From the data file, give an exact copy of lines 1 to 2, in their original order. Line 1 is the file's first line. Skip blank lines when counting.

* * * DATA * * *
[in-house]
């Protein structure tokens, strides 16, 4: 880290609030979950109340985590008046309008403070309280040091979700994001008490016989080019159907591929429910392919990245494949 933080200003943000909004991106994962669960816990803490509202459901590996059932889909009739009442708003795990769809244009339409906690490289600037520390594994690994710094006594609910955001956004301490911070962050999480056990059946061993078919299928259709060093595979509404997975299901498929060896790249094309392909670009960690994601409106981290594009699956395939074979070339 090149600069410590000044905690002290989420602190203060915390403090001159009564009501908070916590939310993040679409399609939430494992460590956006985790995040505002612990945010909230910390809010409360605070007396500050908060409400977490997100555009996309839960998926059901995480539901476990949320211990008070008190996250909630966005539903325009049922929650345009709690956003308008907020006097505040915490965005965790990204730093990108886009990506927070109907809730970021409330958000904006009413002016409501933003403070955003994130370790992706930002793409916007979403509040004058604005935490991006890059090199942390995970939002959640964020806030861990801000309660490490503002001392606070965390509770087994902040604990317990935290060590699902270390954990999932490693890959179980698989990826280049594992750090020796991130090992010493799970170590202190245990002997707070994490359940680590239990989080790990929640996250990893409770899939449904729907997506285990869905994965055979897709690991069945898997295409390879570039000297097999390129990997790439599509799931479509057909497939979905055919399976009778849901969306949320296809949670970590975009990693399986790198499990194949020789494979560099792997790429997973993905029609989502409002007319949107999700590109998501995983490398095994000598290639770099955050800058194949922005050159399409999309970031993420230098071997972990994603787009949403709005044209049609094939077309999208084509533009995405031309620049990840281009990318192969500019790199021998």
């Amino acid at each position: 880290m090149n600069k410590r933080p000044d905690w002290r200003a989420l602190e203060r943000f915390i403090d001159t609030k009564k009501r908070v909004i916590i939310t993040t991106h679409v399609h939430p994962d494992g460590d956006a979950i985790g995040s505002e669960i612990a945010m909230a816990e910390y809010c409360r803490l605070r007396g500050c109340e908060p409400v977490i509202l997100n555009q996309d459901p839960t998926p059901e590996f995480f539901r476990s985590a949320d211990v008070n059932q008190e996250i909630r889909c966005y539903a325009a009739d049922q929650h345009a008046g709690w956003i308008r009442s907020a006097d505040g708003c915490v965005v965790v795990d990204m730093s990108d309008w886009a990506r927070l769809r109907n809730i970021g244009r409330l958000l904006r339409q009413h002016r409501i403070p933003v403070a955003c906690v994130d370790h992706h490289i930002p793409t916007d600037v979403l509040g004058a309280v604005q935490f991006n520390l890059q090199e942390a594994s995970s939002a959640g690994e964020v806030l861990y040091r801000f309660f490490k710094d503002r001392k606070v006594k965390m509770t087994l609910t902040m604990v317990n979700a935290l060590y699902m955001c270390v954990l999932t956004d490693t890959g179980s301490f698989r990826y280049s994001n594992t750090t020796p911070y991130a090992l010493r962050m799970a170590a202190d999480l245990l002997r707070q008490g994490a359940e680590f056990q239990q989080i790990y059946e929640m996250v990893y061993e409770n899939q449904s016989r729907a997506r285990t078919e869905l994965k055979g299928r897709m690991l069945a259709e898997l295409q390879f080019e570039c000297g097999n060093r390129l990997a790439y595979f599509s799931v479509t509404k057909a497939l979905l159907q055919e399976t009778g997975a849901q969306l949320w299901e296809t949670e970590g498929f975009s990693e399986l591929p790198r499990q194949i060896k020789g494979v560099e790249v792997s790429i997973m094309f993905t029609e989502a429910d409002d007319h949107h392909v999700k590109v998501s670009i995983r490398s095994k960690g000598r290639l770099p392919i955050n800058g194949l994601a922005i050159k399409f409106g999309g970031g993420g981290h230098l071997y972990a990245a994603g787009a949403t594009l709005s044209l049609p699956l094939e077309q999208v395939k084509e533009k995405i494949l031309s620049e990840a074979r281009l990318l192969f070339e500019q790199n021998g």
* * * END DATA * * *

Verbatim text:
[in-house]
């Protein structure tokens, strides 16, 4: 880290609030979950109340985590008046309008403070309280040091979700994001008490016989080019159907591929429910392919990245494949 933080200003943000909004991106994962669960816990803490509202459901590996059932889909009739009442708003795990769809244009339409906690490289600037520390594994690994710094006594609910955001956004301490911070962050999480056990059946061993078919299928259709060093595979509404997975299901498929060896790249094309392909670009960690994601409106981290594009699956395939074979070339 090149600069410590000044905690002290989420602190203060915390403090001159009564009501908070916590939310993040679409399609939430494992460590956006985790995040505002612990945010909230910390809010409360605070007396500050908060409400977490997100555009996309839960998926059901995480539901476990949320211990008070008190996250909630966005539903325009049922929650345009709690956003308008907020006097505040915490965005965790990204730093990108886009990506927070109907809730970021409330958000904006009413002016409501933003403070955003994130370790992706930002793409916007979403509040004058604005935490991006890059090199942390995970939002959640964020806030861990801000309660490490503002001392606070965390509770087994902040604990317990935290060590699902270390954990999932490693890959179980698989990826280049594992750090020796991130090992010493799970170590202190245990002997707070994490359940680590239990989080790990929640996250990893409770899939449904729907997506285990869905994965055979897709690991069945898997295409390879570039000297097999390129990997790439599509799931479509057909497939979905055919399976009778849901969306949320296809949670970590975009990693399986790198499990194949020789494979560099792997790429997973993905029609989502409002007319949107999700590109998501995983490398095994000598290639770099955050800058194949922005050159399409999309970031993420230098071997972990994603787009949403709005044209049609094939077309999208084509533009995405031309620049990840281009990318192969500019790199021998």